What can be done about high CO2 levels?
Ventilation is key
The most important and effective measure in controlling indoor CO2 levels is to ensure proper ventilation. Proper ventilation makes sure that there is enough airflow through the room to constantly provide fresh air. Ventilation ensures the removal of high CO2 levels as well as other air pollutants such as fine dust, volatile organic compounds, etc. You can read more about indoor air pollutants and what to do about them in our article.
Additionally, ventilation provides fresh air that contains normal outdoor CO2 levels of about 400 ppm as can be seen in table 1.
Regular airing makes sure you often get a really good flow of fresh air. This is especially important in spaces that are heavily used and the ventilation system is not up for the task. Think of meeting rooms and packed offices where many people are breathing out CO2 and overload the ventilation system.
Do houseplants help remove CO2?
Well, yes, houseplants do take in CO2 and provide oxygen. However, this effect is unfortunately negligible, and you should never rely on plants over ventilation.
A study on the potential of houseplants to remove CO2 in an office concluded that in order to remove 10% of a persons exhaled CO2, about 15 high performing CO2 removing plants were needed. High performing in this case meant:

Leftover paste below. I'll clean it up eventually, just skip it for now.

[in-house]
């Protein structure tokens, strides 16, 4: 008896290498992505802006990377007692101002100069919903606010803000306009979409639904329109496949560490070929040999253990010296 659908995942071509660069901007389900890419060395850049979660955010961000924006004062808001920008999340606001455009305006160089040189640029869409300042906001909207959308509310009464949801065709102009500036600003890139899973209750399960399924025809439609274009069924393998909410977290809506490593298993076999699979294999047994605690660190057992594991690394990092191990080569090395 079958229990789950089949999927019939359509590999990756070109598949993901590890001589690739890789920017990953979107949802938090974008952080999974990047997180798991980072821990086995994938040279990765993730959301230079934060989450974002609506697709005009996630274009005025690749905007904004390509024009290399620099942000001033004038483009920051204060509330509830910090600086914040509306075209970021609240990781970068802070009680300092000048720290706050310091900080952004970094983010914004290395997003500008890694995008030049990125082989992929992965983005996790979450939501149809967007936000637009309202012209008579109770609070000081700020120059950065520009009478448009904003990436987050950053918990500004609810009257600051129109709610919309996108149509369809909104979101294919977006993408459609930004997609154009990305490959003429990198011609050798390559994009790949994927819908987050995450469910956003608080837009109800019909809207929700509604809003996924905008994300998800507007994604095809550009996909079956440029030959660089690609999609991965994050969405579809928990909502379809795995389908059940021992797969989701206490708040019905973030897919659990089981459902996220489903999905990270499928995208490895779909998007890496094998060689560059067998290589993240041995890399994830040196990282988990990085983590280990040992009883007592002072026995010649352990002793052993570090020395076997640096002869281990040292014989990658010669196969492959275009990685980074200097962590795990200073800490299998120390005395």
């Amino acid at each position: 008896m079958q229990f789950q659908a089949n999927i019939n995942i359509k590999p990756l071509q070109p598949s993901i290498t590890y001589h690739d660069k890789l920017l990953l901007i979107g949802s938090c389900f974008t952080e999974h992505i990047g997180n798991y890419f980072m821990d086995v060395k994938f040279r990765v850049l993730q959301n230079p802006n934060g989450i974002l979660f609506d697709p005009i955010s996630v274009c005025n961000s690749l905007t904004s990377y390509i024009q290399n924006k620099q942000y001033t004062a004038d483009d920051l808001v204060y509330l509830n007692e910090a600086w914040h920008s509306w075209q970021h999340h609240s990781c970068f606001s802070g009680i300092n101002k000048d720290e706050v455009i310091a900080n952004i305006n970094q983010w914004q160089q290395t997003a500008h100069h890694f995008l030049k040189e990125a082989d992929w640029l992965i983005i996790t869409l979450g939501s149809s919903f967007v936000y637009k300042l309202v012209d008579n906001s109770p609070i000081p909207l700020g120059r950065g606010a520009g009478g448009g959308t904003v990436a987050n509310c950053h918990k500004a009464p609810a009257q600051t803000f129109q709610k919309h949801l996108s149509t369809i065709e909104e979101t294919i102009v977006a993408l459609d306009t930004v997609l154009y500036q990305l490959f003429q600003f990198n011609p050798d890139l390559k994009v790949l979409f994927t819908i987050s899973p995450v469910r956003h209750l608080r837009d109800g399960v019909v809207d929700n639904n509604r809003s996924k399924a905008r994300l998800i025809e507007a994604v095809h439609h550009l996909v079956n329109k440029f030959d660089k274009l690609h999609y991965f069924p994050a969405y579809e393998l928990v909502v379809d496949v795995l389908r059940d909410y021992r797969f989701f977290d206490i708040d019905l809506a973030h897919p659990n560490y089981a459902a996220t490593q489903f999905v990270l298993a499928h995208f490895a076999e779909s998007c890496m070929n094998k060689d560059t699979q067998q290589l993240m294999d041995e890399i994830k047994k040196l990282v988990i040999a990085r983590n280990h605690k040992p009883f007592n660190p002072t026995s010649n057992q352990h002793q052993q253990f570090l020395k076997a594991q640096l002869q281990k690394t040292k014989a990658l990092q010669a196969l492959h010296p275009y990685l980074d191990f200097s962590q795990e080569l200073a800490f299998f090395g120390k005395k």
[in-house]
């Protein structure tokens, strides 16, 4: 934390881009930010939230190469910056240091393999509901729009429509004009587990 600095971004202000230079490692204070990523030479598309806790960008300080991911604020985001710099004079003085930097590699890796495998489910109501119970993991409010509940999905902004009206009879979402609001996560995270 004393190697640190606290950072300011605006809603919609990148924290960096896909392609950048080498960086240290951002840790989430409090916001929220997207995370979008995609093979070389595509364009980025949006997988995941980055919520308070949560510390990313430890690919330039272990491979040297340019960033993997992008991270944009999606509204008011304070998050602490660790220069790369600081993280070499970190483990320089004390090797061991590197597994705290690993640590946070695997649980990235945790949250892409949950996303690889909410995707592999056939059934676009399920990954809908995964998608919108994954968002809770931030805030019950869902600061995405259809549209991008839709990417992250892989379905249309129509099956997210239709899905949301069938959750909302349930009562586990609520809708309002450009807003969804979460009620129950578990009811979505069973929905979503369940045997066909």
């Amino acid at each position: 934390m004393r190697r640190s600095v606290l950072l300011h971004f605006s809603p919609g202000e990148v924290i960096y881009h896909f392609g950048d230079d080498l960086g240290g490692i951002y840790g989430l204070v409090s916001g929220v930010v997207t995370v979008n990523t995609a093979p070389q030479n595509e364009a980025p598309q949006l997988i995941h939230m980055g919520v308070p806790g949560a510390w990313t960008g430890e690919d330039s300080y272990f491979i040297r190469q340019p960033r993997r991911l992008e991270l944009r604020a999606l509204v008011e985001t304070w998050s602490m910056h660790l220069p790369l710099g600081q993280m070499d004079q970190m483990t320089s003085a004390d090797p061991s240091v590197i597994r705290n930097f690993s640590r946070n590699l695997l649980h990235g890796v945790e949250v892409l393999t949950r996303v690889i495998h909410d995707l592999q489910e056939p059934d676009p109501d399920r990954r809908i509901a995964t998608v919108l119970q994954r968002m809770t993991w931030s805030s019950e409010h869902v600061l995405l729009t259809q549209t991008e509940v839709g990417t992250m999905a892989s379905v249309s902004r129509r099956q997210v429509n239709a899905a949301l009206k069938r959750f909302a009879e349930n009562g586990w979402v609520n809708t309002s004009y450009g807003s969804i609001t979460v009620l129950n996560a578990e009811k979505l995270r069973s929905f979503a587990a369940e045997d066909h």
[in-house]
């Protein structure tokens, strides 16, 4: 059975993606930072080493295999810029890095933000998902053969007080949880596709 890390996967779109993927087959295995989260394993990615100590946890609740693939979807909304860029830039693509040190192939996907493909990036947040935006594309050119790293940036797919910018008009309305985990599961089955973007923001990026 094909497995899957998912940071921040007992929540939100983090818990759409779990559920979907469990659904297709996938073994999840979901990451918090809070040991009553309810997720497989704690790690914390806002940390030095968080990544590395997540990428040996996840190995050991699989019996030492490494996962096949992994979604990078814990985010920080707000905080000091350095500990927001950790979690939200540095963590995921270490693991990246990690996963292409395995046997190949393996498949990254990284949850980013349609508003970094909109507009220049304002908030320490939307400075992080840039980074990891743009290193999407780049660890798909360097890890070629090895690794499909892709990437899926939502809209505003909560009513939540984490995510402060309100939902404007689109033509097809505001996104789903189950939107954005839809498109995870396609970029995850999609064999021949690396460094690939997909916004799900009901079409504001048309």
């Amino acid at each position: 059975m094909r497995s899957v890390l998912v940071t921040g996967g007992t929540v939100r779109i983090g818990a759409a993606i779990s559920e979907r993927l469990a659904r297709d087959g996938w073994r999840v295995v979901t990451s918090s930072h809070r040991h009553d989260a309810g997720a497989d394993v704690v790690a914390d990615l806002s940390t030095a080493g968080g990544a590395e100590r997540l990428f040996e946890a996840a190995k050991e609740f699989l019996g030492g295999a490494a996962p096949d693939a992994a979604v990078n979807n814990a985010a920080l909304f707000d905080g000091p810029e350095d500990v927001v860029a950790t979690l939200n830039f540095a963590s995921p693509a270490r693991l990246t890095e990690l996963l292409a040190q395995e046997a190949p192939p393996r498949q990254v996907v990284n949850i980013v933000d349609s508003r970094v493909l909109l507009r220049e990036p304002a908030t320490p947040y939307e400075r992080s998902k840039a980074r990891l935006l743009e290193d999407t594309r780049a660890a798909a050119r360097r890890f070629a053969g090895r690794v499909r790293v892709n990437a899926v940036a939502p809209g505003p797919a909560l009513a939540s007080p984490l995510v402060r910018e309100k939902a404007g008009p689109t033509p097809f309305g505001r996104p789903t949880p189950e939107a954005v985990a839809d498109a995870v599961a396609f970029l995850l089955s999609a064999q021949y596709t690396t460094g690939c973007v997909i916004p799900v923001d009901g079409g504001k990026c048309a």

- very good health (proper management of plants)
- very high light conditions (five times higher than in an average office)
In normal conditions, however, it is likely that you will need about 100 plants to reduce CO2 levels. And then still only 10% of one persons exhaled CO2 will be removed.
So if you are serious about your CO2 levels, make sure you have proper ventilation installed. Consider plants for their plethora of other benefits such as adding color and improved happiness and well-being.
If you are interested in all the ins and outs about plants and indoor air quality you can read our article: Do house plants improve indoor air quality?
Monitoring air quality
An air quality monitor is a great tool to measure your indoor CO2 levels. With an air quality monitor you are always aware of your surroundings and can respond to deteriorating air quality in time. An air quality monitor makes you feel safe and prepared.
If you are looking to purchase and air quality monitor it is wise to consider a device that measures more than just CO2 since there are many other factors influencing indoor air quality.
I found a Norwegian company called airthings, that produces excellent air quality monitors. They are easy to operate (just wave your hand in front of the device) and send their data to an app on your phone.
Discount on Airthings air quality monitor
By using this link to the Airthings Wave Plus air quality monitor you will get a discount of about 10%!
The Airthings Wave Plus air quality monitor not only measures CO2 levels but also VOCs, humidity, temperature, air pressure, and radon.